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Static Coming From Pedestal Below SuperTouch - BES X


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  • Static Coming From Pedestal Below SuperTouch - BES X

    Has anyone had problems with static coming from the speakers in the pedestal below the SuperTouch? We have handful that have static (noise or feedback) coming through the speaker. One of which is loud enough to hear over 24 lanes away. The intercom still works, but it's bothersome to bowlers. QubicaAMF sent us a kit with plates that they thought would fix it, but it did not. I'd prefer not to disconnect the speaker, as the intercom will no longer work. Thanks!

  • #2
    We had this problem on one of our lanes as well. They sent had to send a new touchscreen for us and we just changed it out and that fixed the problem. so ask Qubica for a new touchscreen.


    • #3
      Thanks for the reply! I was hoping that someone found a different solution, as that has been our only solution thus far as well. It's just wild having to pay $1600 for a new SuperTouch when the unit itself appears to be functioning fine. Especially when we have more than one unit to replace. Between the noisy speakers, and the broken plastic backings, these SuperTouch's are turning out to be quite the headache.


      • #4
        If this is more than one lane (or maybe even only one lane for that matter) but not all your lanes then I would suspect an installation issue rather than a board issue. You are most likely picking up interference from somewhere. This could be as simple as an improperly grounded/installed cable running past a motor or other source of noise.

        Start by looking at your cables and make sure someone hasn't created a ground loop. Compare your cable connections to a known good lane and see that they match up. Look specifically at the cable sheath and make sure if they are only tied to the connector at one end of the cable then that's the same way on the bad lane. I can't say specifically for your equipment but most times this is only connected to the computer end of cables to dissipate interference. If you ground both ends of the sheath, it will act as an antenna and pick up those stray noises. There should be a separate wire for the actual ground and the sheath shouldn't be used for the system ground. On a cable that's not installed you can use and ohm meter to check that there is no continuity between the two connectors but this is a little hard to do when the connectors are 100 feet apart. You can do it but it takes a little extra work.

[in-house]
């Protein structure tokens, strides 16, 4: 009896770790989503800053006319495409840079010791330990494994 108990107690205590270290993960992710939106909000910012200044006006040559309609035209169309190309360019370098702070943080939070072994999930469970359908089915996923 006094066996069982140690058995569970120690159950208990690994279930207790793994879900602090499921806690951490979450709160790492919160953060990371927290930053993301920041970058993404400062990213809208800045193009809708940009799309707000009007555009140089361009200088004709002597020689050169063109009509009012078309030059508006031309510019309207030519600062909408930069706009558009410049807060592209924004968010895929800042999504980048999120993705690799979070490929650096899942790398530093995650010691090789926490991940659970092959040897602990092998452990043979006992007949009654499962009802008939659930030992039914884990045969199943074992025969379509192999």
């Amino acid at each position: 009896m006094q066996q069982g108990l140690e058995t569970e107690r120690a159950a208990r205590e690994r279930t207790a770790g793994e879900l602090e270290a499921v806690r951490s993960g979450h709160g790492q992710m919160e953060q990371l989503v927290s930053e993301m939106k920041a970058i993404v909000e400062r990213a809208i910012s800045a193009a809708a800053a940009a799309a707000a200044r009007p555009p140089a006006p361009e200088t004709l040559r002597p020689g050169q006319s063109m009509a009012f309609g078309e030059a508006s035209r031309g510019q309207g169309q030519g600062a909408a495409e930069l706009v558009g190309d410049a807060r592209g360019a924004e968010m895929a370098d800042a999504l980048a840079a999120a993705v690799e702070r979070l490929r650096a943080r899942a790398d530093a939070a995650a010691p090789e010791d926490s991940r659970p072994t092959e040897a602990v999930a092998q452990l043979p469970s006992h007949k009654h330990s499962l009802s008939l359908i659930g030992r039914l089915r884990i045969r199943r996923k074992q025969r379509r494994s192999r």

Then start swapping parts between a bad lane and a known good lane. At some point you should put a component in the bad lane that resolves the issue. If you put the bad component in a good lane it may or may not follow the component so it's good to do both but pay particular attention as to what the good board does in the bad lane. Take your time and do this one component at a time so you can identify the questionable component. If you can't replace a component from a good lane into the bad lane and have it resolve the issue then a new board isn't likely to fix the problem. Theoretically, at some point you should have an entire good lane setup on the bad lane so if it was a component, the problem should disappear. If it doesn't, you can't really justify putting in a new board.

        Is this something that has always existed since the system was installed or is this showing up over time on different lanes?


        • #5
          exM spoke of a "Ground Loop" It is condition with speakers, PA systems, Sound Systems, computer systems, etc. that occurs when there is a difference in Potential across the various grounds of a large electrical system. No matter how good the connections are across piping, receptacles, ect., this potential can and does develop. When you supply power to two different components in the sound system, a hum or interference occurs. Very Annoying !! I have corrected several sound systems for sound techs where the amplifiers are plugged in to one source and the Sound Control Board, (Located at the other end of the room), is plugged into another power source. They would argue with me and state, "the systems hums even with the Sound Board turned OFF ! " I responded by telling them, the Ground Loop doesn't care if it is On or Off. I would have them run an extension cord from the same source as the Amps were plugged in, to feed the Sound Board. POOF !! Quiet as a church mouse, (whatever that means). I would state: Listen to the old man. You may need to look at installing and additional ground wire, you can't depend on the metal sheathing of the BX Cable or metal piping, EMT, to give you a good ground. You may have to look at running supply power from the same source if that doesn't do it. It is extremely bad when two different breaker panels supply power to different components of the sound system.

          I'm sure you've seen the orange receptacles with a triangle on their face, IG or IGR receptacles, (they may not be orange but they will have the triangle). This indicates that the ground pin is independent of the mounting frame and Must be independently grounded with a separate green wire all the way back to the main electric panel. These are used for computer and sound systems to reduce noise and interference. Good luck.
          Everything has to be Somewhere !!


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